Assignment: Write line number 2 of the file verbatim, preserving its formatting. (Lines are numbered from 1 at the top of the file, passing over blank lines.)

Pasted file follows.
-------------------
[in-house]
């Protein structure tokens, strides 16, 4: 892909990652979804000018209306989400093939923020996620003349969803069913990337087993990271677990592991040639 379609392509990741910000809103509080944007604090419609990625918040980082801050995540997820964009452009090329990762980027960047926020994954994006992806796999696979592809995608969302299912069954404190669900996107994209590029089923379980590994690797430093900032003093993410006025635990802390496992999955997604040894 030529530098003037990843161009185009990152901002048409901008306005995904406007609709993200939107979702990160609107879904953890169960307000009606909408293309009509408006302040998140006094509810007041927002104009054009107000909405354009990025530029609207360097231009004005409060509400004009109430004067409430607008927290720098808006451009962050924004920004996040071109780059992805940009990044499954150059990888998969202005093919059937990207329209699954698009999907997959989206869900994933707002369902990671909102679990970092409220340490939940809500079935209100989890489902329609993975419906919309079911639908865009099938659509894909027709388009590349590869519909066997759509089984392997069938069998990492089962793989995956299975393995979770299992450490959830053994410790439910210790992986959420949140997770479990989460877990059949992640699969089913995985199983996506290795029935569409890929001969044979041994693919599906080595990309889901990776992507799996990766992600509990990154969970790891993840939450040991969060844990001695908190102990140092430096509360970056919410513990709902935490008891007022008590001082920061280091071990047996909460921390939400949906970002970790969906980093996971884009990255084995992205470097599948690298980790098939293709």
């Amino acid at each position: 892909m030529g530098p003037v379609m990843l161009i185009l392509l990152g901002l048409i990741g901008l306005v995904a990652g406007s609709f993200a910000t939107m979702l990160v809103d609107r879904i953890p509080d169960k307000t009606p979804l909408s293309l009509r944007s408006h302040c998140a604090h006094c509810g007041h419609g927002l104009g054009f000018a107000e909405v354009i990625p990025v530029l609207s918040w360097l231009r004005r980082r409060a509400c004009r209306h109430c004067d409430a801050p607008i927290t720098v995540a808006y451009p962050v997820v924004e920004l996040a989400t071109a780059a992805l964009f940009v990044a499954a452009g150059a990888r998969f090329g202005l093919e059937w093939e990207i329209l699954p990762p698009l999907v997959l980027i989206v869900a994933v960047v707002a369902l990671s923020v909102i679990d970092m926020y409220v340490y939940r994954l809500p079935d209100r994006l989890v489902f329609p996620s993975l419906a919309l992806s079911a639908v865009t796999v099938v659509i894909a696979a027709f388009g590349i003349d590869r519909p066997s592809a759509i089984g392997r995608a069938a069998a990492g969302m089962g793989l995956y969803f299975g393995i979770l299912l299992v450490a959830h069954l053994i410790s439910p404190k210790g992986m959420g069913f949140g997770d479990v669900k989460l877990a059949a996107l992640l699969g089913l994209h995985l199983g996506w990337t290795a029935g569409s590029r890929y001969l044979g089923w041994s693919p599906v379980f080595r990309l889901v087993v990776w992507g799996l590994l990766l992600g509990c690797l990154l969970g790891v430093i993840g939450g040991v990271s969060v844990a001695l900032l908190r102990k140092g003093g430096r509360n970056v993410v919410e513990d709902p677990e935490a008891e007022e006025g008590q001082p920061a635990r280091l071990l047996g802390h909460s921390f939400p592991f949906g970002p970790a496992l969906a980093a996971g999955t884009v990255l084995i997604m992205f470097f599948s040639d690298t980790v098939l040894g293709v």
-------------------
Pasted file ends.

């Protein structure tokens, strides 16, 4: 892909990652979804000018209306989400093939923020996620003349969803069913990337087993990271677990592991040639 379609392509990741910000809103509080944007604090419609990625918040980082801050995540997820964009452009090329990762980027960047926020994954994006992806796999696979592809995608969302299912069954404190669900996107994209590029089923379980590994690797430093900032003093993410006025635990802390496992999955997604040894 030529530098003037990843161009185009990152901002048409901008306005995904406007609709993200939107979702990160609107879904953890169960307000009606909408293309009509408006302040998140006094509810007041927002104009054009107000909405354009990025530029609207360097231009004005409060509400004009109430004067409430607008927290720098808006451009962050924004920004996040071109780059992805940009990044499954150059990888998969202005093919059937990207329209699954698009999907997959989206869900994933707002369902990671909102679990970092409220340490939940809500079935209100989890489902329609993975419906919309079911639908865009099938659509894909027709388009590349590869519909066997759509089984392997069938069998990492089962793989995956299975393995979770299992450490959830053994410790439910210790992986959420949140997770479990989460877990059949992640699969089913995985199983996506290795029935569409890929001969044979041994693919599906080595990309889901990776992507799996990766992600509990990154969970790891993840939450040991969060844990001695908190102990140092430096509360970056919410513990709902935490008891007022008590001082920061280091071990047996909460921390939400949906970002970790969906980093996971884009990255084995992205470097599948690298980790098939293709």